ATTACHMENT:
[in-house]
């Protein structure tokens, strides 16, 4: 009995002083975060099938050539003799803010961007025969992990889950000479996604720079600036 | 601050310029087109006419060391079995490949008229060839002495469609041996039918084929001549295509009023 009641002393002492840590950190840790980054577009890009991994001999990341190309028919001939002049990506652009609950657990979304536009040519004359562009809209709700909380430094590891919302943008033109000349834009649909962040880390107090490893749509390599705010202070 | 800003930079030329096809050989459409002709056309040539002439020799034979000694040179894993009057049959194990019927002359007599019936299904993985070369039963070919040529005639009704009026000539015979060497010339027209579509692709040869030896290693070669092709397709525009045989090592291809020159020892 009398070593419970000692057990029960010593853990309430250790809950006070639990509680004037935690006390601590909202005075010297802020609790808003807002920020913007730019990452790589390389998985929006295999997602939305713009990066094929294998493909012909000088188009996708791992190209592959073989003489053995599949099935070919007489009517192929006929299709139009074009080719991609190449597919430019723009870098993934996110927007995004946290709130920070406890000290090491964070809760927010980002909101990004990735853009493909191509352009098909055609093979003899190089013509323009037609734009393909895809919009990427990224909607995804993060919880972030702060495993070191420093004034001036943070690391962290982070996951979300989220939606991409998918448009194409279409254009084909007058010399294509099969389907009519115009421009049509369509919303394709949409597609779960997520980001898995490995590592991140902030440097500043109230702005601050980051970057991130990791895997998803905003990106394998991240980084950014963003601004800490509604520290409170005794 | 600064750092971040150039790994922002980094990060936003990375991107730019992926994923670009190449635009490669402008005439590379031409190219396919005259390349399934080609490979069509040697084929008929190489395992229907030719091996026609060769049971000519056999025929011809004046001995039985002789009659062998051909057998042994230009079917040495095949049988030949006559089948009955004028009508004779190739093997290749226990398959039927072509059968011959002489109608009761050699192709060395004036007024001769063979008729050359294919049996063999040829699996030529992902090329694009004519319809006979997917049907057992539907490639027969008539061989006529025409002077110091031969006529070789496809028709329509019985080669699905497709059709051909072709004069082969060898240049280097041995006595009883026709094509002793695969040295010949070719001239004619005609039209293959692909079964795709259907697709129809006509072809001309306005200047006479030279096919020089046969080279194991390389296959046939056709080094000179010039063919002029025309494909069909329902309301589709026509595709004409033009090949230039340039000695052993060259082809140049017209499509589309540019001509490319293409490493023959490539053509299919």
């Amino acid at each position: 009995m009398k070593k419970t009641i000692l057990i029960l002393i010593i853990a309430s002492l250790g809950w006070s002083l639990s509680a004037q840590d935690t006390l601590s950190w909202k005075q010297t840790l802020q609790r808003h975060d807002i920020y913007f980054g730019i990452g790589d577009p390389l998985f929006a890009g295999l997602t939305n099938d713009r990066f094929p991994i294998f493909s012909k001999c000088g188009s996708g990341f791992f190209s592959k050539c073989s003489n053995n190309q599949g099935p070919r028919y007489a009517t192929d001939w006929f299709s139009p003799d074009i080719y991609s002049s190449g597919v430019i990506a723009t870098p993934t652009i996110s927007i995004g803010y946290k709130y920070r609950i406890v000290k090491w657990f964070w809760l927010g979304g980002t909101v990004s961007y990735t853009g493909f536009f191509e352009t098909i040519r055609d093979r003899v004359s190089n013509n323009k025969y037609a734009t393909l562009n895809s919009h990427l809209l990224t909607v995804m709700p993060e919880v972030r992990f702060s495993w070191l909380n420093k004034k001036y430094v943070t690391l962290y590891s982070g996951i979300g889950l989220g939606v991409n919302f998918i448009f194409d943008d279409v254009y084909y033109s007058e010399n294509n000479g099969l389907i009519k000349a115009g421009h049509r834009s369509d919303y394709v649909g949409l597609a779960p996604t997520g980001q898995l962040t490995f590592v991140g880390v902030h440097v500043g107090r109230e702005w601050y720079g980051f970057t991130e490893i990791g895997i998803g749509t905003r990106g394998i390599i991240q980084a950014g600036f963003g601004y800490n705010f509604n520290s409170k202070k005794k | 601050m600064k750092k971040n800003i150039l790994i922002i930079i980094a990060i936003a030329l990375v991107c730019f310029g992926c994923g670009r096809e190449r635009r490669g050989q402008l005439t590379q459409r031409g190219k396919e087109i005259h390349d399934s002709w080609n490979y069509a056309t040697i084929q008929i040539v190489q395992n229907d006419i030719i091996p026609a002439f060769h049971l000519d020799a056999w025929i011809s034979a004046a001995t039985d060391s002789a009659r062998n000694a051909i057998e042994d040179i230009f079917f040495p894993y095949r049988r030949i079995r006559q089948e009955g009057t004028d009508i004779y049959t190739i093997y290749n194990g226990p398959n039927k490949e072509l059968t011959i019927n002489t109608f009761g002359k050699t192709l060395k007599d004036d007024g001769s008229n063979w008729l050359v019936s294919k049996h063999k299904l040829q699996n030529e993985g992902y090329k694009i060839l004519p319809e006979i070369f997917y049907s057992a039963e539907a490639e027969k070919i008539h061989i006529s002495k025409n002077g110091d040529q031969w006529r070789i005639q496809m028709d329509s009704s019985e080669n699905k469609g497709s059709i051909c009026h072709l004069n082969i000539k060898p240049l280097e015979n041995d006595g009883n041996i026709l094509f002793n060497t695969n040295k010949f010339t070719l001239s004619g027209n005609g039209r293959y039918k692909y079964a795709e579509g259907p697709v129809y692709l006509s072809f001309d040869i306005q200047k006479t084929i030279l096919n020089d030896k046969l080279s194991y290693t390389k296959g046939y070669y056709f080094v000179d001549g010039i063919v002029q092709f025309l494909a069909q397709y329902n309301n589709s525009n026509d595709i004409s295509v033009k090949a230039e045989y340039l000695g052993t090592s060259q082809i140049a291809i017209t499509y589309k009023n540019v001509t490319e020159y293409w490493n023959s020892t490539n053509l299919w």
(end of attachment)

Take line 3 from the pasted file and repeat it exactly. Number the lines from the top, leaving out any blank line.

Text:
């Amino acid at each position: 009995m009398k070593k419970t009641i000692l057990i029960l002393i010593i853990a309430s002492l250790g809950w006070s002083l639990s509680a004037q840590d935690t006390l601590s950190w909202k005075q010297t840790l802020q609790r808003h975060d807002i920020y913007f980054g730019i990452g790589d577009p390389l998985f929006a890009g295999l997602t939305n099938d713009r990066f094929p991994i294998f493909s012909k001999c000088g188009s996708g990341f791992f190209s592959k050539c073989s003489n053995n190309q599949g099935p070919r028919y007489a009517t192929d001939w006929f299709s139009p003799d074009i080719y991609s002049s190449g597919v430019i990506a723009t870098p993934t652009i996110s927007i995004g803010y946290k709130y920070r609950i406890v000290k090491w657990f964070w809760l927010g979304g980002t909101v990004s961007y990735t853009g493909f536009f191509e352009t098909i040519r055609d093979r003899v004359s190089n013509n323009k025969y037609a734009t393909l562009n895809s919009h990427l809209l990224t909607v995804m709700p993060e919880v972030r992990f702060s495993w070191l909380n420093k004034k001036y430094v943070t690391l962290y590891s982070g996951i979300g889950l989220g939606v991409n919302f998918i448009f194409d943008d279409v254009y084909y033109s007058e010399n294509n000479g099969l389907i009519k000349a115009g421009h049509r834009s369509d919303y394709v649909g949409l597609a779960p996604t997520g980001q898995l962040t490995f590592v991140g880390v902030h440097v500043g107090r109230e702005w601050y720079g980051f970057t991130e490893i990791g895997i998803g749509t905003r990106g394998i390599i991240q980084a950014g600036f963003g601004y800490n705010f509604n520290s409170k202070k005794k | 601050m600064k750092k971040n800003i150039l790994i922002i930079i980094a990060i936003a030329l990375v991107c730019f310029g992926c994923g670009r096809e190449r635009r490669g050989q402008l005439t590379q459409r031409g190219k396919e087109i005259h390349d399934s002709w080609n490979y069509a056309t040697i084929q008929i040539v190489q395992n229907d006419i030719i091996p026609a002439f060769h049971l000519d020799a056999w025929i011809s034979a004046a001995t039985d060391s002789a009659r062998n000694a051909i057998e042994d040179i230009f079917f040495p894993y095949r049988r030949i079995r006559q089948e009955g009057t004028d009508i004779y049959t190739i093997y290749n194990g226990p398959n039927k490949e072509l059968t011959i019927n002489t109608f009761g002359k050699t192709l060395k007599d004036d007024g001769s008229n063979w008729l050359v019936s294919k049996h063999k299904l040829q699996n030529e993985g992902y090329k694009i060839l004519p319809e006979i070369f997917y049907s057992a039963e539907a490639e027969k070919i008539h061989i006529s002495k025409n002077g110091d040529q031969w006529r070789i005639q496809m028709d329509s009704s019985e080669n699905k469609g497709s059709i051909c009026h072709l004069n082969i000539k060898p240049l280097e015979n041995d006595g009883n041996i026709l094509f002793n060497t695969n040295k010949f010339t070719l001239s004619g027209n005609g039209r293959y039918k692909y079964a795709e579509g259907p697709v129809y692709l006509s072809f001309d040869i306005q200047k006479t084929i030279l096919n020089d030896k046969l080279s194991y290693t390389k296959g046939y070669y056709f080094v000179d001549g010039i063919v002029q092709f025309l494909a069909q397709y329902n309301n589709s525009n026509d595709i004409s295509v033009k090949a230039e045989y340039l000695g052993t090592s060259q082809i140049a291809i017209t499509y589309k009023n540019v001509t490319e020159y293409w490493n023959s020892t490539n053509l299919w």